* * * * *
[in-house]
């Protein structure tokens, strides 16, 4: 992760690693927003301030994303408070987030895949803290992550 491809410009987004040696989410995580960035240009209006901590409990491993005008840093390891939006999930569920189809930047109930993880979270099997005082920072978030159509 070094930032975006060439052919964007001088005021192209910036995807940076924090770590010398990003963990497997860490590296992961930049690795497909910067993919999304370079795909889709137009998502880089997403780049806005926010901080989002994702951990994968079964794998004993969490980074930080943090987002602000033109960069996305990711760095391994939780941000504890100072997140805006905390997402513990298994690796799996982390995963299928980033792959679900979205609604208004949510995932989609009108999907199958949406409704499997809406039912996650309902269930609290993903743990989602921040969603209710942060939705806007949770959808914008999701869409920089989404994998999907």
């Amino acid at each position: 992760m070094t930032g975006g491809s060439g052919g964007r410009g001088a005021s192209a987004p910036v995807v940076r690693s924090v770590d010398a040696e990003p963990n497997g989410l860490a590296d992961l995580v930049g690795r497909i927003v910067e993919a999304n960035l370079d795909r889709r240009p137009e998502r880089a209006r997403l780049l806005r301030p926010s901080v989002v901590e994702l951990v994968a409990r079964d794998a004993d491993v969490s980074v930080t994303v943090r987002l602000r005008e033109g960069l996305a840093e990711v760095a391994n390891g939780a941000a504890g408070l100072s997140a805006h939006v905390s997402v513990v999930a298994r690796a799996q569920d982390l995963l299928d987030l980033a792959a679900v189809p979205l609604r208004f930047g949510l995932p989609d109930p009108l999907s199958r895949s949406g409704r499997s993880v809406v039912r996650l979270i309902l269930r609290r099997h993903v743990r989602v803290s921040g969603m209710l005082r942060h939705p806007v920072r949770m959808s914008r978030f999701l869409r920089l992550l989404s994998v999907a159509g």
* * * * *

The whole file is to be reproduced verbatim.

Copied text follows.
[in-house]
């Protein structure tokens, strides 16, 4: 992760690693927003301030994303408070987030895949803290992550 491809410009987004040696989410995580960035240009209006901590409990491993005008840093390891939006999930569920189809930047109930993880979270099997005082920072978030159509 070094930032975006060439052919964007001088005021192209910036995807940076924090770590010398990003963990497997860490590296992961930049690795497909910067993919999304370079795909889709137009998502880089997403780049806005926010901080989002994702951990994968079964794998004993969490980074930080943090987002602000033109960069996305990711760095391994939780941000504890100072997140805006905390997402513990298994690796799996982390995963299928980033792959679900979205609604208004949510995932989609009108999907199958949406409704499997809406039912996650309902269930609290993903743990989602921040969603209710942060939705806007949770959808914008999701869409920089989404994998999907």
């Amino acid at each position: 992760m070094t930032g975006g491809s060439g052919g964007r410009g001088a005021s192209a987004p910036v995807v940076r690693s924090v770590d010398a040696e990003p963990n497997g989410l860490a590296d992961l995580v930049g690795r497909i927003v910067e993919a999304n960035l370079d795909r889709r240009p137009e998502r880089a209006r997403l780049l806005r301030p926010s901080v989002v901590e994702l951990v994968a409990r079964d794998a004993d491993v969490s980074v930080t994303v943090r987002l602000r005008e033109g960069l996305a840093e990711v760095a391994n390891g939780a941000a504890g408070l100072s997140a805006h939006v905390s997402v513990v999930a298994r690796a799996q569920d982390l995963l299928d987030l980033a792959a679900v189809p979205l609604r208004f930047g949510l995932p989609d109930p009108l999907s199958r895949s949406g409704r499997s993880v809406v039912r996650l979270i309902l269930r609290r099997h993903v743990r989602v803290s921040g969603m209710l005082r942060h939705p806007v920072r949770m959808s914008r978030f999701l869409r920089l992550l989404s994998v999907a159509g």